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‘What If’ Chris Olave hadn’t broken off his route against Clemson?

Would Ohio State have been able to take down the LSU juggernaut and win another championship?

COLLEGE FOOTBALL: DEC 28 CFP Semifinal at the Fiesta Bowl - Clemson v Ohio State
This is what was supposed to happen.
Photo by Carlos Herrera/Icon Sportswire via Getty Images

From now until preseason camp starts in August, Land-Grant Holy Land will be writing articles around a different theme every week. This week is all about asking “What If?”. You can catch up on all of the Theme Week content here and all of our ”What If?” articles here.

Ohio State was 23 yards away from erasing one of the most egregious mistakes in the history of video replay usage in sports officiating. The Buckeyes were still smarting from a textbook forced fumble by Jeff Okudah and the ensuing scoop and score by Jordan Fuller somehow being deemed an incomplete pass.

Regardless of how many steps Tee Higgins had taken with the ball, or the fact that it never wobbled at all in his sure hands, the officiating crew incredibly concluded that the pass was incomplete, changing the call on the field, and that eventually turned Ohio State’s final possession in the 2019 Fiesta Bowl into a must-score-a-touchdown situation.

Just 23 yards separated the OSU offense from a go-ahead touchdown, with 43 seconds remaining on the clock and the Buckeyes clinging to one final timeout. It had taken Justin Fields only one minute and six seconds to move the ball from the OSU 25-yard line to the Clemson 23. He looked calm, composed, and confident. He had an incredible receiving corps and a running back in J.K. Dobbins that had rushed for 174 yards and caught six passes on the night for 47 more. It was second-and-7.

Fields dropped back, his protection was good, and he scanned the field. The OSU quarterback saw Chris Olave running from left to right and heading for open space on a deep post route. But just as Fields let the ball fly into the empty space he saw ahead of Olave, the wide receiver suddenly stuck his foot in the ground and appeared as if he was going to head back to the left corner as he lost his footing.

The throw was a good one, and had Olave continued across the field, it would have been an easy touchdown, barring a rare drop by the current New Orleans Saints receiver. The Buckeye defense would still have had to prevent a Clemson score for 37 seconds — or fewer if there was any kind of return — and the Tigers had just one timeout left.

It was a moot point, as Nolan Turner caught the ball instead of Olave, and Ohio State’s season ended after a couple of Clemson kneel-downs.

The Buckeyes were the No. 2 seed in the College Football Playoff that season. No. 1 was a powerful LSU team led by former OSU quarterback Joe Burrow (we still called him Joey back then), whose swagger had seemingly rubbed off on the entire team and made Ed Orgeron look like a competent football coach.

Ohio State, and not Clemson, would have met LSU in the Sugar Bowl had Olave just continued across the field and made the easy catch. But could the Buckeyes have given the Bayou Bengals a better game than Clemson, which lost that natty, 42-25?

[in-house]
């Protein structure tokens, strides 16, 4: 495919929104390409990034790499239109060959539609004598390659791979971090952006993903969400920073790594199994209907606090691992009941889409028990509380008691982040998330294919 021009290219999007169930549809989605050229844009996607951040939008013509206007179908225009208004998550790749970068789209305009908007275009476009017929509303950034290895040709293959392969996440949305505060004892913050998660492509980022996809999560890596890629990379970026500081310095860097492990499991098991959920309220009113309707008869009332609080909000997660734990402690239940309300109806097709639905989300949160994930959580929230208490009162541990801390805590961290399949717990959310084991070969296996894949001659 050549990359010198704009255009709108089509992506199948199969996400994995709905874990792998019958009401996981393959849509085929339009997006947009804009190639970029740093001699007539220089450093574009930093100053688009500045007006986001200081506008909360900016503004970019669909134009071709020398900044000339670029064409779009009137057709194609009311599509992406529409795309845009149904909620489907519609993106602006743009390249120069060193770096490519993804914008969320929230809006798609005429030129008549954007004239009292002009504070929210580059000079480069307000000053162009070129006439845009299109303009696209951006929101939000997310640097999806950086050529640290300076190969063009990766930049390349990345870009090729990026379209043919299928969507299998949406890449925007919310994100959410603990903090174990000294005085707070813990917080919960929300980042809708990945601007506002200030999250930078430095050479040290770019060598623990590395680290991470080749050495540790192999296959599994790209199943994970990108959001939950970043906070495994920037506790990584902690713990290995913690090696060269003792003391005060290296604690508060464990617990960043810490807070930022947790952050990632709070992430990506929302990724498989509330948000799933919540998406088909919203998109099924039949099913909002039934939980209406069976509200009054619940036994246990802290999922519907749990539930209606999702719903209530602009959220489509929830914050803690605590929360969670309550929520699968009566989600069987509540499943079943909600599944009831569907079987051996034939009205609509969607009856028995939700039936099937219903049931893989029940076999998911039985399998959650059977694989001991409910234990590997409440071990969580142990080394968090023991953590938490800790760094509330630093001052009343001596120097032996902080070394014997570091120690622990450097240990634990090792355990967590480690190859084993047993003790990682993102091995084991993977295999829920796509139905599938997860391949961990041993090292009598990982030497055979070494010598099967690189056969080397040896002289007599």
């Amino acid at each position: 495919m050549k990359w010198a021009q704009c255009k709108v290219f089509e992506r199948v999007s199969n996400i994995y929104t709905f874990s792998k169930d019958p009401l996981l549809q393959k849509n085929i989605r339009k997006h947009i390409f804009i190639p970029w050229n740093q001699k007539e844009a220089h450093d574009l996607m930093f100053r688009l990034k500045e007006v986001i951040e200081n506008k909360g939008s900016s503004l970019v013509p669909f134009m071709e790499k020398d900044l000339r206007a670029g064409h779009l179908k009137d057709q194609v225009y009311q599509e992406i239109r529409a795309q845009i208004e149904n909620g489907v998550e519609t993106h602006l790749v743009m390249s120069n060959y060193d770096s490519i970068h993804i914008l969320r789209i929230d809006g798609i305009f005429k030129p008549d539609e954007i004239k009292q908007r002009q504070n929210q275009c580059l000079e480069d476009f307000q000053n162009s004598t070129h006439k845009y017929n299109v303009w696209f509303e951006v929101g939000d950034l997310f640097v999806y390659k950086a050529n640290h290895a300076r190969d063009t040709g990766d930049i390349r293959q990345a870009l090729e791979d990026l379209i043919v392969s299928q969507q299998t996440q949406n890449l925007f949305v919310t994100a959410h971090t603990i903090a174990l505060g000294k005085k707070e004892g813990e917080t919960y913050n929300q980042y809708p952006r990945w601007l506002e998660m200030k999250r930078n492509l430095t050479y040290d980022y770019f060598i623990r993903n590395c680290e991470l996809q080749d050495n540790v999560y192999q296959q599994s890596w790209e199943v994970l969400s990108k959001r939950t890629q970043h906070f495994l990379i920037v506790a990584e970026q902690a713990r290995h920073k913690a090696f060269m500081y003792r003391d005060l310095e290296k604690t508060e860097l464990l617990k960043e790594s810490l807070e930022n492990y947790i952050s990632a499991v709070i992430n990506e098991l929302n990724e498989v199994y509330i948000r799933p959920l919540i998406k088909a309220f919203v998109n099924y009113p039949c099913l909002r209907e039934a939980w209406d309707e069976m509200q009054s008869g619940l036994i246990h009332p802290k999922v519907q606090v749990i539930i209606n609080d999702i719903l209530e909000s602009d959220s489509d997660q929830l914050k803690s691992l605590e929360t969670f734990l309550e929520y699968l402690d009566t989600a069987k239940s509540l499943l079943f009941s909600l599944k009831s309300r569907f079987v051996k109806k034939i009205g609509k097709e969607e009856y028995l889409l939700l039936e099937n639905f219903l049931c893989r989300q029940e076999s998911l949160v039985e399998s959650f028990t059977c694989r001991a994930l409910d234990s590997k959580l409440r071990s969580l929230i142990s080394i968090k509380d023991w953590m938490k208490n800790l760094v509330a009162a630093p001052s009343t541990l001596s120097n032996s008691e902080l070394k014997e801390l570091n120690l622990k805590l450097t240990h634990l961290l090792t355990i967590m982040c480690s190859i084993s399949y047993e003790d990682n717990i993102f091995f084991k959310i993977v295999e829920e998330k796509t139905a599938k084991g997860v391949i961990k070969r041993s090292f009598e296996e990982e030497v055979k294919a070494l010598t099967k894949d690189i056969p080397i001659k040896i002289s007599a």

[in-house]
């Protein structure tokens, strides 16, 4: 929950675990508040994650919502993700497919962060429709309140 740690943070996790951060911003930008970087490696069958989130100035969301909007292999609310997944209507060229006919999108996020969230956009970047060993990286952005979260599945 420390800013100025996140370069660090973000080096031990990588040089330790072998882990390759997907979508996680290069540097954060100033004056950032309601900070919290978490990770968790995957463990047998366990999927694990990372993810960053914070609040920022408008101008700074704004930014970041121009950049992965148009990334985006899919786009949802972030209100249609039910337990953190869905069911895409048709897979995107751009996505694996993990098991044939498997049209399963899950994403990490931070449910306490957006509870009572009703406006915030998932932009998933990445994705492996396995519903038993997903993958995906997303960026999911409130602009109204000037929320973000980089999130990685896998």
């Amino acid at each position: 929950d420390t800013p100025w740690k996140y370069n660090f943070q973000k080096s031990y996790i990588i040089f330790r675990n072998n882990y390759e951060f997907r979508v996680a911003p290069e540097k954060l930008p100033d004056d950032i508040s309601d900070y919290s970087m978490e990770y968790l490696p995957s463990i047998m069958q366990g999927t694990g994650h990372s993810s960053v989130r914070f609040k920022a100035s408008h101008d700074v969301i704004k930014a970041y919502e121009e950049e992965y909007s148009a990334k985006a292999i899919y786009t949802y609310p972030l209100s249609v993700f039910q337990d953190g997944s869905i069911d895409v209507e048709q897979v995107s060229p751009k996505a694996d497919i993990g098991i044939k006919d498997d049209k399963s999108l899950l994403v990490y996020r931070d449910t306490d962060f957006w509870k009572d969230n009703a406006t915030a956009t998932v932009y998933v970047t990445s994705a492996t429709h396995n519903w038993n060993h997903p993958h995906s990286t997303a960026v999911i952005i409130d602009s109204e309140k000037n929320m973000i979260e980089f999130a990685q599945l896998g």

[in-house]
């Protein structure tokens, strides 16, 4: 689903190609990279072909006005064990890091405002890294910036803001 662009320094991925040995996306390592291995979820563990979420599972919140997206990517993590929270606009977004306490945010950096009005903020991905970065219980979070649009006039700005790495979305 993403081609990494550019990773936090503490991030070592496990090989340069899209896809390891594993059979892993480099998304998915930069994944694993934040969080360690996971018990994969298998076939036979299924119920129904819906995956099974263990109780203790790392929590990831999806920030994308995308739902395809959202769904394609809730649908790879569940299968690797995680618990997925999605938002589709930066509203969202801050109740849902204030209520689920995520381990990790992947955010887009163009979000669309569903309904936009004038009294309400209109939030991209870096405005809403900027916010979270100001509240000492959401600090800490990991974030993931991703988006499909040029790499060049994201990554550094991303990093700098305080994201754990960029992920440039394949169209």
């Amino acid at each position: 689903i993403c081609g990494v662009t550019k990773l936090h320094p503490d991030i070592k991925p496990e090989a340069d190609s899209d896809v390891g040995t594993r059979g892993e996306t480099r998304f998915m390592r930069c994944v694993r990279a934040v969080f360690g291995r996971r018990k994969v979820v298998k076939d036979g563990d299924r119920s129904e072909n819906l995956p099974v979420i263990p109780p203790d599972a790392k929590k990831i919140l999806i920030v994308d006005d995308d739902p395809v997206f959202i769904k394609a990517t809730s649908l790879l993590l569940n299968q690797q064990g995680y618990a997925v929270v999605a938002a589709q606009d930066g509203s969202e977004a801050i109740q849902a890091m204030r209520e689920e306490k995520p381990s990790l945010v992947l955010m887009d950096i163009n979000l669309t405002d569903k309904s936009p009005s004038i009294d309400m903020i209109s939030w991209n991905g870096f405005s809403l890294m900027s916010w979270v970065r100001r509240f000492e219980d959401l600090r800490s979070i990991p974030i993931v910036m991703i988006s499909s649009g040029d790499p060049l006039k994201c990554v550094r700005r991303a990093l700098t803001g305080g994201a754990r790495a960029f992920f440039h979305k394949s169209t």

We’ll never know, but it would have been difficult. Because the title game was in New Orleans, it would have been more or less a home game for LSU — as it was against Clemson. Burrow was the best quarterback in the country that season, although not too far ahead of Fields himself. The transfer storylines would have been beaten to death in the media.

In my mind, that game would have come down to turnovers, game plan, and the battles in the trenches. Both teams had world-class quarterbacks, a bunch of future NFL receivers, excellent running backs, standout secondaries, and top-notch offensive and defensive lines. LSU probably had the edge at linebacker.

Ohio State had mostly handled Trevor Lawrence in the Fiesta Bowl, outside of a wild, 67-yard touchdown run in the second quarter. It seems likely the Buckeyes could have mostly handled Burrow’s running and scrambling. The OSU secondary would have had a tall task going up against Ja’Marr Chase and Justin Jefferson, but they held up well against Clemson’s talented group, including Higgins, who is now a Cincinnati Bengal.

I believe this game would have been close. Dobbins would probably have gotten his yards, but could he have broken a couple for touchdowns? Would the interior defense have been able to handle the one-two punch of Clyde Edwards-Helaire and Tyrion Davis-Price? Could Chase Young get to Burrow and become his worst nightmare for 60 minutes?

Critics of my optimism might point out that LSU squad had 14 players selected in the 2020 NFL Draft. But the Buckeyes weren’t far behind, with 10 players selected. The aggregate talent for such a matchup was pretty even. Those kinds of games come down to execution, game plan, avoiding turnovers and penalties, and in-game adjustments.

Again, we’ll never know if the Buckeyes would have won a national championship in Ryan Day’s first year as head coach if Olave had kept going across the field in the dying stages of that Clemson game, and if Ohio State had gotten a shot at LSU. I believe Ohio State was the only team in the College Football Playoff that season that was capable of beating that LSU team on any given night.

I don’t know if the Bucks could have done it in New Orleans, but I think the game would have been much closer than the national championship matchup we got when the Tigers played the Tigers. And in a close game, anything can happen — even an insane video review decision overturning a play, or a great receiver breaking off his route to give the other team an easy interception.

All we can do is ask... ‘What if?’